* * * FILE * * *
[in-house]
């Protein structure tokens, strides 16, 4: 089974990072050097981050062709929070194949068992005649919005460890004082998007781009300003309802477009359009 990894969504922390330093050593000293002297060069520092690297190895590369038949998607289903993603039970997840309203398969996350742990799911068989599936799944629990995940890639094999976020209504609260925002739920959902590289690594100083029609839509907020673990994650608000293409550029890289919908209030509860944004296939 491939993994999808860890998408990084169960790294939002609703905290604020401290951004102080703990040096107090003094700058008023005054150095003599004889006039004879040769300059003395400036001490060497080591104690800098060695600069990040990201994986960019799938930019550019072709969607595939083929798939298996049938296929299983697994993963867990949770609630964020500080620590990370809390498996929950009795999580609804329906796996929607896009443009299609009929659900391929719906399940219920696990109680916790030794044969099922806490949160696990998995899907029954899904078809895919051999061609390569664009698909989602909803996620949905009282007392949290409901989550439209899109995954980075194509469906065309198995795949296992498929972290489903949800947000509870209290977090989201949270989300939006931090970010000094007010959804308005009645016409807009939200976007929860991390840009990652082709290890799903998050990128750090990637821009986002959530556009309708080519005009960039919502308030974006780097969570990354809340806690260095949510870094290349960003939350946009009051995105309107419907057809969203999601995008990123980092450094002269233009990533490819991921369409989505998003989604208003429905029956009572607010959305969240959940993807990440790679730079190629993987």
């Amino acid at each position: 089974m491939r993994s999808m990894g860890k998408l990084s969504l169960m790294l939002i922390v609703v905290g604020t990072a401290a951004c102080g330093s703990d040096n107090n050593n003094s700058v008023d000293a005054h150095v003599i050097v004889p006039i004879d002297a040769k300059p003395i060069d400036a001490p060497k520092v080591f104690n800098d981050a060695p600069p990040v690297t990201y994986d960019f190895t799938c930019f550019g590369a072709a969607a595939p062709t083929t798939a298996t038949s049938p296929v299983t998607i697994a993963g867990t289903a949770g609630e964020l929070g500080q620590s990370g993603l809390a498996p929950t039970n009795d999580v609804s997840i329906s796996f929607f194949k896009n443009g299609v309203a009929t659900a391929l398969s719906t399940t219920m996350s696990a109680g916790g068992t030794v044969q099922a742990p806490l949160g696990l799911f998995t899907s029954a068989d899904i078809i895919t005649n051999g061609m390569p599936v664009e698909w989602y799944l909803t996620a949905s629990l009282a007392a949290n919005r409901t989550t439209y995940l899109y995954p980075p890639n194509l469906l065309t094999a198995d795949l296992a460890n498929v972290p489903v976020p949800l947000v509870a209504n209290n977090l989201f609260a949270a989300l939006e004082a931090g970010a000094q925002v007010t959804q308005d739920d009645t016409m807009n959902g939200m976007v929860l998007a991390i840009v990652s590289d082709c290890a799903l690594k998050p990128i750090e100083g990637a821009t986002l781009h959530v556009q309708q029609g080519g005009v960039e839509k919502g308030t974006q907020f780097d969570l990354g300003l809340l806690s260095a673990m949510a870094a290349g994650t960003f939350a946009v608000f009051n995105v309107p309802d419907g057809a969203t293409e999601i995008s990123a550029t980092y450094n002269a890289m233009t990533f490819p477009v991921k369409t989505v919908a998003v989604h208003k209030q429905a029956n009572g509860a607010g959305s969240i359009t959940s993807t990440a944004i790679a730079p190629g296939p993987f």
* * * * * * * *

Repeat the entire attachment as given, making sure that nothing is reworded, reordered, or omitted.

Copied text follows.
[in-house]
């Protein structure tokens, strides 16, 4: 089974990072050097981050062709929070194949068992005649919005460890004082998007781009300003309802477009359009 990894969504922390330093050593000293002297060069520092690297190895590369038949998607289903993603039970997840309203398969996350742990799911068989599936799944629990995940890639094999976020209504609260925002739920959902590289690594100083029609839509907020673990994650608000293409550029890289919908209030509860944004296939 491939993994999808860890998408990084169960790294939002609703905290604020401290951004102080703990040096107090003094700058008023005054150095003599004889006039004879040769300059003395400036001490060497080591104690800098060695600069990040990201994986960019799938930019550019072709969607595939083929798939298996049938296929299983697994993963867990949770609630964020500080620590990370809390498996929950009795999580609804329906796996929607896009443009299609009929659900391929719906399940219920696990109680916790030794044969099922806490949160696990998995899907029954899904078809895919051999061609390569664009698909989602909803996620949905009282007392949290409901989550439209899109995954980075194509469906065309198995795949296992498929972290489903949800947000509870209290977090989201949270989300939006931090970010000094007010959804308005009645016409807009939200976007929860991390840009990652082709290890799903998050990128750090990637821009986002959530556009309708080519005009960039919502308030974006780097969570990354809340806690260095949510870094290349960003939350946009009051995105309107419907057809969203999601995008990123980092450094002269233009990533490819991921369409989505998003989604208003429905029956009572607010959305969240959940993807990440790679730079190629993987």
């Amino acid at each position: 089974m491939r993994s999808m990894g860890k998408l990084s969504l169960m790294l939002i922390v609703v905290g604020t990072a401290a951004c102080g330093s703990d040096n107090n050593n003094s700058v008023d000293a005054h150095v003599i050097v004889p006039i004879d002297a040769k300059p003395i060069d400036a001490p060497k520092v080591f104690n800098d981050a060695p600069p990040v690297t990201y994986d960019f190895t799938c930019f550019g590369a072709a969607a595939p062709t083929t798939a298996t038949s049938p296929v299983t998607i697994a993963g867990t289903a949770g609630e964020l929070g500080q620590s990370g993603l809390a498996p929950t039970n009795d999580v609804s997840i329906s796996f929607f194949k896009n443009g299609v309203a009929t659900a391929l398969s719906t399940t219920m996350s696990a109680g916790g068992t030794v044969q099922a742990p806490l949160g696990l799911f998995t899907s029954a068989d899904i078809i895919t005649n051999g061609m390569p599936v664009e698909w989602y799944l909803t996620a949905s629990l009282a007392a949290n919005r409901t989550t439209y995940l899109y995954p980075p890639n194509l469906l065309t094999a198995d795949l296992a460890n498929v972290p489903v976020p949800l947000v509870a209504n209290n977090l989201f609260a949270a989300l939006e004082a931090g970010a000094q925002v007010t959804q308005d739920d009645t016409m807009n959902g939200m976007v929860l998007a991390i840009v990652s590289d082709c290890a799903l690594k998050p990128i750090e100083g990637a821009t986002l781009h959530v556009q309708q029609g080519g005009v960039e839509k919502g308030t974006q907020f780097d969570l990354g300003l809340l806690s260095a673990m949510a870094a290349g994650t960003f939350a946009v608000f009051n995105v309107p309802d419907g057809a969203t293409e999601i995008s990123a550029t980092y450094n002269a890289m233009t990533f490819p477009v991921k369409t989505v919908a998003v989604h208003k209030q429905a029956n009572g509860a607010g959305s969240i359009t959940s993807t990440a944004i790679a730079p190629g296939p993987f």